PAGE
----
Celebrate change. Our children pick up our attitudes, and if you’re dreading the end of the school year, your child will likely see that and begin to dread it too. The ability to adapt and change is part of the maturing process, so give your child the tools they’ll use the rest of their lives. One way is to celebrate the transition with a special lunch, trip to the zoo or movies, a picnic in the backyard, or a playdate with the friends they’re worried they won’t see all summer.

Don’t completely give up on your routine. If your child is an early riser and used to being out of bed ready to roll by 8 am, let them stick to that schedule. It may not work every day, but it will also put you in good stead at the end of the summer when you need to get back into your routine. Put a few events on the calendar – day trips to the zoo or the park, play dates or shopping trips, or even something as simple as “Wednesday evening we’re going out for ice cream!” For a child who loves structure, seeing there’s a plan – even a very loose one – can ease much anxiety.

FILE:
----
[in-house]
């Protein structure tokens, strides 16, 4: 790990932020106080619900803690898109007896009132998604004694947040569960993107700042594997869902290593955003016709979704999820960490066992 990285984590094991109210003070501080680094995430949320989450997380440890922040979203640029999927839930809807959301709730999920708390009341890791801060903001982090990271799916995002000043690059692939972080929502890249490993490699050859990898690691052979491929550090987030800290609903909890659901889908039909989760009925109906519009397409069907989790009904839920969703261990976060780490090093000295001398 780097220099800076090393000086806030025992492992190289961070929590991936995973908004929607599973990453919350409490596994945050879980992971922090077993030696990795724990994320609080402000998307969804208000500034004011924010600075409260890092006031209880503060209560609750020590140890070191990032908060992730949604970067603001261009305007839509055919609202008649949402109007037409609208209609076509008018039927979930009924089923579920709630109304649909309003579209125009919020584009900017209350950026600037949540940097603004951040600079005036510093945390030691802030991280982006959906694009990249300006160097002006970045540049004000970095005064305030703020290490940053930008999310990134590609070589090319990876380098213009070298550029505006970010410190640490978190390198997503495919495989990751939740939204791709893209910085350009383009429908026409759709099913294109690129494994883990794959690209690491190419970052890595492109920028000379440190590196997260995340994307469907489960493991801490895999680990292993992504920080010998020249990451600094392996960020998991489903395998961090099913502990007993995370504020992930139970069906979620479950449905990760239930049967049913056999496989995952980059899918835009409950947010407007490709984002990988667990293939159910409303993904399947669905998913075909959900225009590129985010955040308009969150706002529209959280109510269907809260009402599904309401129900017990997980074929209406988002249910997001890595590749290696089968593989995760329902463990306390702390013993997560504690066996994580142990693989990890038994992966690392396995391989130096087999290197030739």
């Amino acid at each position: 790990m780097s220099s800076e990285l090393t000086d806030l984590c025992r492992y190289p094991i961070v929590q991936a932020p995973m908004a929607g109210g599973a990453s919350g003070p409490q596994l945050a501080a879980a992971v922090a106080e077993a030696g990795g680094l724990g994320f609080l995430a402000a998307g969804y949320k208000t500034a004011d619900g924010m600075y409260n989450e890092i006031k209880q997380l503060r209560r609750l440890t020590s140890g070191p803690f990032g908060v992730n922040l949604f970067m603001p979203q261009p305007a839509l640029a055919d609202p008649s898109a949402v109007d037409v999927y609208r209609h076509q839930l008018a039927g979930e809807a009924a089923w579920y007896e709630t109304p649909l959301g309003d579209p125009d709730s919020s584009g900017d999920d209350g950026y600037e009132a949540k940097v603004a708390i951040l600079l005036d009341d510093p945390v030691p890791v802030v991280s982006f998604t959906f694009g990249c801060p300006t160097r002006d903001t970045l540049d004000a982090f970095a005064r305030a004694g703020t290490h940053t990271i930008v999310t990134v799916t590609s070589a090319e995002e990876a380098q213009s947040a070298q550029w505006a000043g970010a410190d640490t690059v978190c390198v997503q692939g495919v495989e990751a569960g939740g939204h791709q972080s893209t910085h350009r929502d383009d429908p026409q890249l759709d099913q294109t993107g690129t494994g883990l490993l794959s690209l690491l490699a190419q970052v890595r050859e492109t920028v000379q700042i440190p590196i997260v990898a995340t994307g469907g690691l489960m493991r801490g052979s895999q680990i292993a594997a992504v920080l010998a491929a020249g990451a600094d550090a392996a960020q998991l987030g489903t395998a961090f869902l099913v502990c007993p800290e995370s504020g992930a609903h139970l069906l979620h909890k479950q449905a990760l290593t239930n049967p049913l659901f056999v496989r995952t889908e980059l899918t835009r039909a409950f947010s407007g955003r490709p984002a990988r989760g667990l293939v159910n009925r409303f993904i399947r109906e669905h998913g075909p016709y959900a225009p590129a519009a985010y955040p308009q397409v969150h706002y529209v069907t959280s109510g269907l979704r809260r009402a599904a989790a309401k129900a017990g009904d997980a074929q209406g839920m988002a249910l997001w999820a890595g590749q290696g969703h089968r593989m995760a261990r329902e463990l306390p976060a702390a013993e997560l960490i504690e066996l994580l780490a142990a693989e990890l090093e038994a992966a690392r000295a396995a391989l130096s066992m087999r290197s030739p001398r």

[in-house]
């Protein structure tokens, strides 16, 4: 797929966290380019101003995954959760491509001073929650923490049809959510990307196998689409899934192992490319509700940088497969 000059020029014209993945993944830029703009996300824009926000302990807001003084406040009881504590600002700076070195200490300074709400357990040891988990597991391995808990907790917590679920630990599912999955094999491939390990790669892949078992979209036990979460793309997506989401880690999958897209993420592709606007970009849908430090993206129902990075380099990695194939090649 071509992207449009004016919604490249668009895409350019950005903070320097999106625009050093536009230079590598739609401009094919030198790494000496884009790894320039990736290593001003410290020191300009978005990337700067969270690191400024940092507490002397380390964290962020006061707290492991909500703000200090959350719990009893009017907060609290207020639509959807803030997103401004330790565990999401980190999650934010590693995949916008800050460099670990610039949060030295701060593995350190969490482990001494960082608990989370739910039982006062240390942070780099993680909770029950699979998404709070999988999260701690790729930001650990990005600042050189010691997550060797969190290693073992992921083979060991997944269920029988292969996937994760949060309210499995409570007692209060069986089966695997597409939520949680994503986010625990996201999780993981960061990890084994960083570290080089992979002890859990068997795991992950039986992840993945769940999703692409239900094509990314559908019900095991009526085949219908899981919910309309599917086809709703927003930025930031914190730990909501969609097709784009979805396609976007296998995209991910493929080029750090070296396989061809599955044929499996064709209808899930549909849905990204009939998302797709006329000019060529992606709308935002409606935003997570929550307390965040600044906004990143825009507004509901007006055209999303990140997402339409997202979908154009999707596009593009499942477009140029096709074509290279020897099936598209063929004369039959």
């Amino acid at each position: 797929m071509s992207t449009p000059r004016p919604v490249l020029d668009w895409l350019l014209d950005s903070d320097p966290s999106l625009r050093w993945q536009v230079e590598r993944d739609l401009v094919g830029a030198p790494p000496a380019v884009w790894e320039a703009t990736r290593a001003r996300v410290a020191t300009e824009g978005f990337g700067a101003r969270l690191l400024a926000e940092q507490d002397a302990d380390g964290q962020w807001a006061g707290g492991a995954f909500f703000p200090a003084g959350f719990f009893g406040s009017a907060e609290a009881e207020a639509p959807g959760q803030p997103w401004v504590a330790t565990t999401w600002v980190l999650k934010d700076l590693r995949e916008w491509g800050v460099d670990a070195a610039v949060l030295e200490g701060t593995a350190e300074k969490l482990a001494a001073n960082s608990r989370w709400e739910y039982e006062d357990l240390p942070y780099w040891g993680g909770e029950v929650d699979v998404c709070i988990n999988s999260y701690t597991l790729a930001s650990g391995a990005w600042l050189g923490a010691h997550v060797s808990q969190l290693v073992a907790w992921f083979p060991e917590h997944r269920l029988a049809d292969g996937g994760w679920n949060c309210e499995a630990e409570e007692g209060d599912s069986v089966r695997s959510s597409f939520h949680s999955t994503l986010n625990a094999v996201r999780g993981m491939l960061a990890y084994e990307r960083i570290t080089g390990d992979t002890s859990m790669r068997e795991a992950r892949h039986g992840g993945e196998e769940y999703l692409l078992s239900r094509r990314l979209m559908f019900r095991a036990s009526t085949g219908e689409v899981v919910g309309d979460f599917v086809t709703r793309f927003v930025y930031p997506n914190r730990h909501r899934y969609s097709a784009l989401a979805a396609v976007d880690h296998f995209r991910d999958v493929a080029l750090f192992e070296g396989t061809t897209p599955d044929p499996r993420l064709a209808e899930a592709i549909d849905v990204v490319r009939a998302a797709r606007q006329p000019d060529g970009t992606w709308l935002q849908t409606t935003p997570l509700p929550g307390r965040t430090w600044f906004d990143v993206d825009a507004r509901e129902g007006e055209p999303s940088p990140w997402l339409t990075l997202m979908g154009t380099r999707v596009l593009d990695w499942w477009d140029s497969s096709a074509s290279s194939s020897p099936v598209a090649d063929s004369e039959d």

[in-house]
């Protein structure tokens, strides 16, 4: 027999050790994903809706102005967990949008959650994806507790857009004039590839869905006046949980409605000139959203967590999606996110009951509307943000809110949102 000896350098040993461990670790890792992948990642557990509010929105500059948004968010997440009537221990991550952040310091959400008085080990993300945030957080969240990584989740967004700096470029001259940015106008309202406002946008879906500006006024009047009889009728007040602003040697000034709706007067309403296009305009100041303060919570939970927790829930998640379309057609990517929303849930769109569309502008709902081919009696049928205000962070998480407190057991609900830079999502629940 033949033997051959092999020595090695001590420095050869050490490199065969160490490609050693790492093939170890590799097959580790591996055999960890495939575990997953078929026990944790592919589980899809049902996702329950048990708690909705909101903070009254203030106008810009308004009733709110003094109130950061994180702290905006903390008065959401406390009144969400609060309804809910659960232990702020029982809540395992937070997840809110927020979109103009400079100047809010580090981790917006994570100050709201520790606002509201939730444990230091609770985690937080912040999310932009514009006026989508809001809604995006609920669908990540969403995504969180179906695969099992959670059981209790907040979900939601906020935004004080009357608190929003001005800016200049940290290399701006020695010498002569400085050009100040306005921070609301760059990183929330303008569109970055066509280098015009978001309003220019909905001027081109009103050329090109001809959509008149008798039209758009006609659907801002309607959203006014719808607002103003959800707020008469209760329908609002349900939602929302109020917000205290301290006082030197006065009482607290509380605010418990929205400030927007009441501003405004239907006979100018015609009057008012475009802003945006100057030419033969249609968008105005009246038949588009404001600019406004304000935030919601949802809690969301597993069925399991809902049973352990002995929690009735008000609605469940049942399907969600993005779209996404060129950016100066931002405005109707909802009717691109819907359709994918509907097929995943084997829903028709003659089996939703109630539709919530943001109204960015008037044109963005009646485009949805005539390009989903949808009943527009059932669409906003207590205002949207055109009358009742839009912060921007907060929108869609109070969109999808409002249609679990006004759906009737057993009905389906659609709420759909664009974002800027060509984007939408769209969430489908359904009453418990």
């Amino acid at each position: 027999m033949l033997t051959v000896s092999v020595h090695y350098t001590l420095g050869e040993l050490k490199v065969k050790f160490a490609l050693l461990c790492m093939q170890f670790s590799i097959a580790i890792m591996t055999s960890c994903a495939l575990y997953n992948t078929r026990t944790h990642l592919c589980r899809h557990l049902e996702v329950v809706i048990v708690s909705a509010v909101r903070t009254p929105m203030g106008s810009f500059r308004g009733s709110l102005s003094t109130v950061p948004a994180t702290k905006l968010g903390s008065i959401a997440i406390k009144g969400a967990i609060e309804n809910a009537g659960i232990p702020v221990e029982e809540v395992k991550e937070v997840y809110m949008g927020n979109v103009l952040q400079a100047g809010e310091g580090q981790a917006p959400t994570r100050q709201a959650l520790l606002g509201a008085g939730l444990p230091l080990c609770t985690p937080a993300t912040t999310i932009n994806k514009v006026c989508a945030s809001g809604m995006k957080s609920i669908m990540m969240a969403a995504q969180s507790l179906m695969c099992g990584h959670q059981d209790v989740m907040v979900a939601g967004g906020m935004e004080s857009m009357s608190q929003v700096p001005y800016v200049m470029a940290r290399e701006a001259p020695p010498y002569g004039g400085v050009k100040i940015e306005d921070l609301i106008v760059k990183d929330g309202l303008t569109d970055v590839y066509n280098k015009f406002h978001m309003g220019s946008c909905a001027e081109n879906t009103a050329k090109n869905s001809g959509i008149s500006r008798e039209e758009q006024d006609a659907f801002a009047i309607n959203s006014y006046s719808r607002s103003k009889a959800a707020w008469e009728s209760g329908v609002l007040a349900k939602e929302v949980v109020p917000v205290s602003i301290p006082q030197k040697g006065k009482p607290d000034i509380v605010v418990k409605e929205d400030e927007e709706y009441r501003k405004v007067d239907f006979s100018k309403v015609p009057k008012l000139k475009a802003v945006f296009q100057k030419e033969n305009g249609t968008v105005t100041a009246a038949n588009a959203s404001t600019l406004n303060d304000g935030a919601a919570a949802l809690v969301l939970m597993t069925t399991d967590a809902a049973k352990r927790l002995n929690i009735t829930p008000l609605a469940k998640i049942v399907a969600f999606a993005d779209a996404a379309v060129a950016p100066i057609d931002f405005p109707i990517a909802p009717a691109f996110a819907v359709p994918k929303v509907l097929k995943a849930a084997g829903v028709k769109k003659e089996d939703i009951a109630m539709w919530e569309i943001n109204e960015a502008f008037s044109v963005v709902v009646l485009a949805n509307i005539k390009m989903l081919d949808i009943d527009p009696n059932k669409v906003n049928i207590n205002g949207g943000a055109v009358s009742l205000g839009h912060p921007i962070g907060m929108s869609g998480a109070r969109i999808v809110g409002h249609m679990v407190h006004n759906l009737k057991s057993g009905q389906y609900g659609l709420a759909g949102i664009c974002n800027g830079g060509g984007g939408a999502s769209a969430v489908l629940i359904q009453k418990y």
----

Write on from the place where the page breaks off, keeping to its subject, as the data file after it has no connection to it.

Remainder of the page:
Add a little structure of your own. If your child is a do-er and loves to be busy, the National Education Association has tools like math worksheets, STEM resources, and reading activities, many of which are free. Don’t forget your local library. They often host summer reading challenges, events, and book sales to motivate and inspire young readers.

 Tracey Dowdy is a freelance writer based just outside Washington DC. After years working for non-profits and charities, she now freelances, edits and researches on subjects ranging from family and education to history and trends in technology. Follow Tracey on Twitter.